sat 04/02/2023

Callum Au and Claire Martin, Cadogan Hall review - 'Songs and Stories' live at last | reviews, news & interviews

Callum Au and Claire Martin, Cadogan Hall review - 'Songs and Stories' live at last

Callum Au and Claire Martin, Cadogan Hall review - 'Songs and Stories' live at last

From delicious reboots of Porter and Mitchell to newly composed Homeric delights

Unfathomable loveliness: Callum Au and Claire MartinKenny McCracken

Recorded in 2019, released in 2020, and winner of Album of the Year at the 2021 Parliamentary Jazz Awards, it was a delight to finally witness the launch of Callum Au and Claire Martin’s spectacular album of jazz standards and American Songbook classics, Songs and Stories, albeit three years later than planned.

Written by Au especially for this concert, the swirling, shape-shifting counterpoint of orchestral opener “Murmurations” featured the first of a number of towering solos from saxist Nadim Teimoori (playing soprano here), with string harmonics and a tintinnabulating celeste emerging out of the harmonic cloud to usher in its magical ending.

It’s testament to Martin’s flawless pitching that, even without her monitor working and with the full weight of an orchestra behind her, she still managed to centre every note of “Pure Imagination” and a blazing big band romp through “Let's Get Lost”.

With tech gremlins sorted, one of Hoagy Carmichael’s most beautiful songs, “I Get Along Without You Very Well”, perfectly showcased the unfathomable loveliness of Martin's voice in an arrangement that featured a dramatic textural drop-out to just voice and piano before its close. Prior to a barnstorming take on “When You Wish Upon A Star”, Au gave a well-deserved shout-out to Louis Dowdeswell for performing the triple shift of lead trumpeter plus album mix engineer and co-producer.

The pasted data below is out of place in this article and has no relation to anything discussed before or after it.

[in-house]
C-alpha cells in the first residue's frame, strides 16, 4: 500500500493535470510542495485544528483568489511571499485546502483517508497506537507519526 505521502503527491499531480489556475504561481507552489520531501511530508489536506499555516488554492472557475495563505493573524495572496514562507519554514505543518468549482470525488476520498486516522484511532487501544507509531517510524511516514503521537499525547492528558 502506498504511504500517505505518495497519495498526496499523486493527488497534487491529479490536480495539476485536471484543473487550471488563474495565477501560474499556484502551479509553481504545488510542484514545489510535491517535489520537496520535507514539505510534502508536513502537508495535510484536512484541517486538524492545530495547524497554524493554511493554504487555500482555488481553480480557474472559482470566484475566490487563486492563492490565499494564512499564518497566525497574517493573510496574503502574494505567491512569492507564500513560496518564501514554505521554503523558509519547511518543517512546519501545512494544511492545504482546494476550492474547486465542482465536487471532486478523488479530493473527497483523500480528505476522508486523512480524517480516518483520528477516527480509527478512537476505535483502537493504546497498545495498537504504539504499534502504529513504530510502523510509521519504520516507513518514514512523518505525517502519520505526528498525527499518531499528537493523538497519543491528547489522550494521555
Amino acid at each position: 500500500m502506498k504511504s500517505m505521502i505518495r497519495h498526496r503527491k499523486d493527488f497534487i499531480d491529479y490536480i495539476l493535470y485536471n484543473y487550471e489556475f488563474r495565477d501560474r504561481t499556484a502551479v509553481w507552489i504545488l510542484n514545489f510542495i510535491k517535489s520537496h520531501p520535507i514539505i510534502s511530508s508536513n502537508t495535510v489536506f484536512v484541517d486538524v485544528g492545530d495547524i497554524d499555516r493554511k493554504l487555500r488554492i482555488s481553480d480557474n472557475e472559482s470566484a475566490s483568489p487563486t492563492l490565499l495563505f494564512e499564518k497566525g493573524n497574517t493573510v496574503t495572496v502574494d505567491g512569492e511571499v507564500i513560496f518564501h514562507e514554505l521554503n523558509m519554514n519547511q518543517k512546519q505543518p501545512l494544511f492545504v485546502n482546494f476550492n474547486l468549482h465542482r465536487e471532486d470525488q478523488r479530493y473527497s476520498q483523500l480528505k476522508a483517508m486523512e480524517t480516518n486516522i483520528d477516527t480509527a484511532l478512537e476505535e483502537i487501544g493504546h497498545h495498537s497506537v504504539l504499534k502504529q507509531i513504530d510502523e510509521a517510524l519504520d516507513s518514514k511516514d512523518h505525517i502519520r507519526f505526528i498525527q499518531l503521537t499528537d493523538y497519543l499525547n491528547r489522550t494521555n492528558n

With a wonderfully Gershwin-esque introduction courtesy of pianist Rob Barron, Martin returned to the stage for a deluxe interpretation of “The Folks Who Live on the Hill”, where the sirenic power of her voice was matched by an arrangement of great tenderness and restraint, inexorably calling to mind the much-loved version by Peggy Lee arranged by Nelson Riddle.

Prefaced by a single stroke on tubular bells, a repeating two-note ostinato in the strings and a hugely powerful brass chorale, Au transformed Joni Mitchell’s "Carey" from her 1971 album Blue into a lost masterpiece by Aaron Copland – a surprise addition to the evening’s music-making and one of the first set’s standout moments, as was the delicious reboot of Cole Porter’s “I Concentrate on You” with its haunting countermelody.

Highlights of the second set included two further instrumental pieces by Au, The Odyssey-inspired (and award-winning) “The Weaver”, which featured significant concertante roles for Teimoori (on tenor), Dowdeswell and Barron, plus an arrangement of the shimmering tone poem “Skara Brae” which featured solo roles for harpist Hugh Webb, a string quartet led by violinist John Mills, and Jessamy Holder on bass clarinet.

The incendiary charge of “Hello, Young Lovers!”, featuring Martin in the company of the big band, threatened to dislodge one or two of the hall’s light fittings, while her take on the bittersweet “I Never Went Away”, composed by her late friend and collaborator Richard Rodney Bennett, went straight to the heart.

A further blast of Cole Porter, “It's All Right with Me”, plus the heartfelt encore of “I’ll Be Seeing You”, brought this remarkable album launch to a close. From the marmoreal smoothness of the orchestral playing and the fierce intensity of the big band, to the amaranthine beauty of Martin’s voice, it had most definitely been worth the wait.

@MrPeterQuinn 

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